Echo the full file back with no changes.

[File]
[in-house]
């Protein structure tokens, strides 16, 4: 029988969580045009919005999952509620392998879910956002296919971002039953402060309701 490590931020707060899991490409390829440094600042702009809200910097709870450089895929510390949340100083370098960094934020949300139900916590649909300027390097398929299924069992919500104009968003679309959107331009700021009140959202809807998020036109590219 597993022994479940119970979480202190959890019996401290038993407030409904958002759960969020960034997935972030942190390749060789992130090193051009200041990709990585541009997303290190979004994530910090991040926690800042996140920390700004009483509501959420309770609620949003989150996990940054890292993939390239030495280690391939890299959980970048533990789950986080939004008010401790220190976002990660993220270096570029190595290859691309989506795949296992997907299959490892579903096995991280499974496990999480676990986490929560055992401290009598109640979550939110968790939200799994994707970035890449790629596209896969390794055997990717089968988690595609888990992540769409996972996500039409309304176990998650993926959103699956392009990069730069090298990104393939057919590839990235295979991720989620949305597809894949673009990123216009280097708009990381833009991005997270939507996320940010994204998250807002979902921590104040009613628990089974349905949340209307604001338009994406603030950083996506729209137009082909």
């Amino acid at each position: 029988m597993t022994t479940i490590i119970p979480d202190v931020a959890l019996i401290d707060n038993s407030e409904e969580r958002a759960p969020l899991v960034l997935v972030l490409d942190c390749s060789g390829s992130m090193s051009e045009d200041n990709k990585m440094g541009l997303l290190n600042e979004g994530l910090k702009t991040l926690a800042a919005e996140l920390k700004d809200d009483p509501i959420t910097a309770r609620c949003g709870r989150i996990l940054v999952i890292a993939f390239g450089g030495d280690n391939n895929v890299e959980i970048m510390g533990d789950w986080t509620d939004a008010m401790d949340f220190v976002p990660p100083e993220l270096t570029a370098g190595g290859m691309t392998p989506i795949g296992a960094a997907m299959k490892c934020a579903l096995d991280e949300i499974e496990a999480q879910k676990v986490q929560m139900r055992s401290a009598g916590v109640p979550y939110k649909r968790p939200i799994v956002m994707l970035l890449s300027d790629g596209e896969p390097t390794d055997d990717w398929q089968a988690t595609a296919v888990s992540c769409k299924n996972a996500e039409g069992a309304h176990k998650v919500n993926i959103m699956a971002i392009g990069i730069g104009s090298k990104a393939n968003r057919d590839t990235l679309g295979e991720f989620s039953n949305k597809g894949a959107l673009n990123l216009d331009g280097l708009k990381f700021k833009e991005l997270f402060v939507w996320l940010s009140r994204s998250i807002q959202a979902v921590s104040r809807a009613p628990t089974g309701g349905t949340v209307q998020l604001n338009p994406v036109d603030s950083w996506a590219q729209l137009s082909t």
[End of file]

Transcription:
[in-house]
């Protein structure tokens, strides 16, 4: 029988969580045009919005999952509620392998879910956002296919971002039953402060309701 490590931020707060899991490409390829440094600042702009809200910097709870450089895929510390949340100083370098960094934020949300139900916590649909300027390097398929299924069992919500104009968003679309959107331009700021009140959202809807998020036109590219 597993022994479940119970979480202190959890019996401290038993407030409904958002759960969020960034997935972030942190390749060789992130090193051009200041990709990585541009997303290190979004994530910090991040926690800042996140920390700004009483509501959420309770609620949003989150996990940054890292993939390239030495280690391939890299959980970048533990789950986080939004008010401790220190976002990660993220270096570029190595290859691309989506795949296992997907299959490892579903096995991280499974496990999480676990986490929560055992401290009598109640979550939110968790939200799994994707970035890449790629596209896969390794055997990717089968988690595609888990992540769409996972996500039409309304176990998650993926959103699956392009990069730069090298990104393939057919590839990235295979991720989620949305597809894949673009990123216009280097708009990381833009991005997270939507996320940010994204998250807002979902921590104040009613628990089974349905949340209307604001338009994406603030950083996506729209137009082909």
């Amino acid at each position: 029988m597993t022994t479940i490590i119970p979480d202190v931020a959890l019996i401290d707060n038993s407030e409904e969580r958002a759960p969020l899991v960034l997935v972030l490409d942190c390749s060789g390829s992130m090193s051009e045009d200041n990709k990585m440094g541009l997303l290190n600042e979004g994530l910090k702009t991040l926690a800042a919005e996140l920390k700004d809200d009483p509501i959420t910097a309770r609620c949003g709870r989150i996990l940054v999952i890292a993939f390239g450089g030495d280690n391939n895929v890299e959980i970048m510390g533990d789950w986080t509620d939004a008010m401790d949340f220190v976002p990660p100083e993220l270096t570029a370098g190595g290859m691309t392998p989506i795949g296992a960094a997907m299959k490892c934020a579903l096995d991280e949300i499974e496990a999480q879910k676990v986490q929560m139900r055992s401290a009598g916590v109640p979550y939110k649909r968790p939200i799994v956002m994707l970035l890449s300027d790629g596209e896969p390097t390794d055997d990717w398929q089968a988690t595609a296919v888990s992540c769409k299924n996972a996500e039409g069992a309304h176990k998650v919500n993926i959103m699956a971002i392009g990069i730069g104009s090298k990104a393939n968003r057919d590839t990235l679309g295979e991720f989620s039953n949305k597809g894949a959107l673009n990123l216009d331009g280097l708009k990381f700021k833009e991005l997270f402060v939507w996320l940010s009140r994204s998250i807002q959202a979902v921590s104040r809807a009613p628990t089974g309701g349905t949340v209307q998020l604001n338009p994406v036109d603030s950083w996506a590219q729209l137009s082909t």